Light metro system could cost up to €300 million
A major project to build a 38km rapid transit system to link the Algarve towns of Olhão, Faro and Loulé by light metro has been announced by the Portuguese government.
“This project is a truly structural project to link three municipalities that, while being neighbours, are in reality at a huge distance if they are not properly connected,” said Prime Minister António Costa in Olhão, where he attended the presentation included in the roadmap of the “Closer Government” initiative which started on Wednesday and ends this Thursday in the Algarve.
The light metro between Olhão, Faro and Loulé will be 38km-long and have 24 stops, serving around 185,000 residents in the three districts (40% of the Algarve’s population), of which 70,000 live within 600 metres from a stop, according to a preliminary study presented on Wednesday.
Preliminary calculations of the total costs of the project indicate it could reach up to €300 million no matter whether electric or hydrogen vehicles are used.
Said the PM, the government is “helping boost the economic base of the entire region” with this project, adding thar the investment should still be made during the structural funds programming period that ends in 2030.
The future line will feature stops at three railway stations – Parque das Cidades near the Algarve Stadium, Bom João in Faro, and Olhão) – and at “fundamental” facilities and services in the region, such as Faro International Airport (which welcomes an average of nine million passengers per year and is home to 5,000 workers) and the Gambelas hub of the University of the Algarve (5,300 students).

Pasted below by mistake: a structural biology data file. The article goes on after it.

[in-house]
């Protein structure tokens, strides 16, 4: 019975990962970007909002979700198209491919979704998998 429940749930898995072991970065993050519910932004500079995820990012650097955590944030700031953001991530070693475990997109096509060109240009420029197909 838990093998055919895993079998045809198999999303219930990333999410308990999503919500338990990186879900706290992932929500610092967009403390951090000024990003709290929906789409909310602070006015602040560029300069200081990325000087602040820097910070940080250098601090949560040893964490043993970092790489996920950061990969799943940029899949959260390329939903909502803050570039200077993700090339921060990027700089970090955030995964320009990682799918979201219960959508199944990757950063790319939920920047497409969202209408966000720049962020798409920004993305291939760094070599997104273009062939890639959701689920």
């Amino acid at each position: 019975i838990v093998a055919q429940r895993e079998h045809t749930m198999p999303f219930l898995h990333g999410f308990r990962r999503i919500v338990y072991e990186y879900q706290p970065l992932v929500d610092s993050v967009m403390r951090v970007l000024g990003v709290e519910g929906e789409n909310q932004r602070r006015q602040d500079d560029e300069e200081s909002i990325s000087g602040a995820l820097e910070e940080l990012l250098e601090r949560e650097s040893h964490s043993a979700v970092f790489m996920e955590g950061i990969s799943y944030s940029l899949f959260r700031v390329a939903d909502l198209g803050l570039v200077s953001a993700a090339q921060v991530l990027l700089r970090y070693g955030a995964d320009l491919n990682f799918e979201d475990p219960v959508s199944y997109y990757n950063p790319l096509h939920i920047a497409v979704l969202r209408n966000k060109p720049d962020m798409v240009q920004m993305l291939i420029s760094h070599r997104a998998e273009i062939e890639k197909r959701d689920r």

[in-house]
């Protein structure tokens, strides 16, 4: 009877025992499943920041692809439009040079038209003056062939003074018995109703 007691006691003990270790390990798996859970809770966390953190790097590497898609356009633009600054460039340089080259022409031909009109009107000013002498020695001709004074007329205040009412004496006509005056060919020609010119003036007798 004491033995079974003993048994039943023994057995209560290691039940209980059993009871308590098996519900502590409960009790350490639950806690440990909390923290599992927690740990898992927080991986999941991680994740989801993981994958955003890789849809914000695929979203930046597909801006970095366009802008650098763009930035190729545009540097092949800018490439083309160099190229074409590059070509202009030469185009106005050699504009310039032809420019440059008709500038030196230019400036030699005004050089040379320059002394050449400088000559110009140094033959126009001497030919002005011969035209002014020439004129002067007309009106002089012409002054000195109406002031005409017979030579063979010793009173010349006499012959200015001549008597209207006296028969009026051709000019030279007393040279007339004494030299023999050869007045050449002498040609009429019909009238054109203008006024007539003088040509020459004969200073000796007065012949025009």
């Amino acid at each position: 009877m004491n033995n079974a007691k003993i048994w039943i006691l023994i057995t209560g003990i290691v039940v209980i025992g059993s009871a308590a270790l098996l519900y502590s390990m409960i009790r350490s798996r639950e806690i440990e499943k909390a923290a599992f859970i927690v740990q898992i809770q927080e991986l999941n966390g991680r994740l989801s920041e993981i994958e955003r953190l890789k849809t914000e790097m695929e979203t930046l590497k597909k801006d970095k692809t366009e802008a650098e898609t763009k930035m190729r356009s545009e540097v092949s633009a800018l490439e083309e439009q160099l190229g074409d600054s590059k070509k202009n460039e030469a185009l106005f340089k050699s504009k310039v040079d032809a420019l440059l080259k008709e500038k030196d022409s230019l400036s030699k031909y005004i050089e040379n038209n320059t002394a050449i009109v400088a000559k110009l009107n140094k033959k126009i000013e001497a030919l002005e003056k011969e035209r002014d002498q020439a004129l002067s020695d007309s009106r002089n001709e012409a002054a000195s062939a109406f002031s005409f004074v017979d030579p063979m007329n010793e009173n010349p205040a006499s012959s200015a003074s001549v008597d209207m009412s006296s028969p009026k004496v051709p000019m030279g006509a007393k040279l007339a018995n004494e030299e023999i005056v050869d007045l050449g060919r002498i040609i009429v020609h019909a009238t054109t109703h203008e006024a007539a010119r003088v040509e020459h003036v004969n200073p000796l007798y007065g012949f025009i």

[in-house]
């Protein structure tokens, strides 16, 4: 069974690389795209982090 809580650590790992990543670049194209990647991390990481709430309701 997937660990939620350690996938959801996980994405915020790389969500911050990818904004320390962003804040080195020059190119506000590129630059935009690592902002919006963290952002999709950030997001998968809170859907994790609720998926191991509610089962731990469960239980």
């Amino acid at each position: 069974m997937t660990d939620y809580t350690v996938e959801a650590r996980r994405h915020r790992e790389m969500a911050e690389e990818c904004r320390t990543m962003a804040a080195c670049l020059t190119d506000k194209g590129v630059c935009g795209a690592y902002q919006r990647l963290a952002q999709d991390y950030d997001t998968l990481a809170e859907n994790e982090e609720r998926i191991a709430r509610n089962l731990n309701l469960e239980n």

According to the study, around 40,000 journeys per day could be made – with possible extensions of the line to Albufeira and Fuzeta still being considered.
“I’m well aware that it’s not always easy for local councils to work together, especially on a project that doesn’t specifically serve any one of them, but which only makes total sense if all three are served together,” added António Costa.
Meanwhile, the chairman of the Algarve Coordination and Development Commission (CCDR), José Apolinário, said the presentation ceremony signified the “kick-off” of a project which could be of vital importance to the region.
The study was developed by CCDR, which evaluated five possible routes as well as different “technological options.”
This is the second edition of the “Closer Government” which aims to “reinforce territorial cohesion,” after the first edition of this format was held on January 25 and 26 January in Castelo Branco.
According to the government, “proximity contacts will be privileged” – in other words, “listening to local representatives and promoting the economic and social development of the region.”
António Costa had already attended the laying of the first stone of 49 houses in Bairro de Montenegro, in Faro, and after the stop in Olhão he went on to the inauguration of the new PSP police station in Vila Real de Santo António, ending the day with a dinner in the Algarve capital.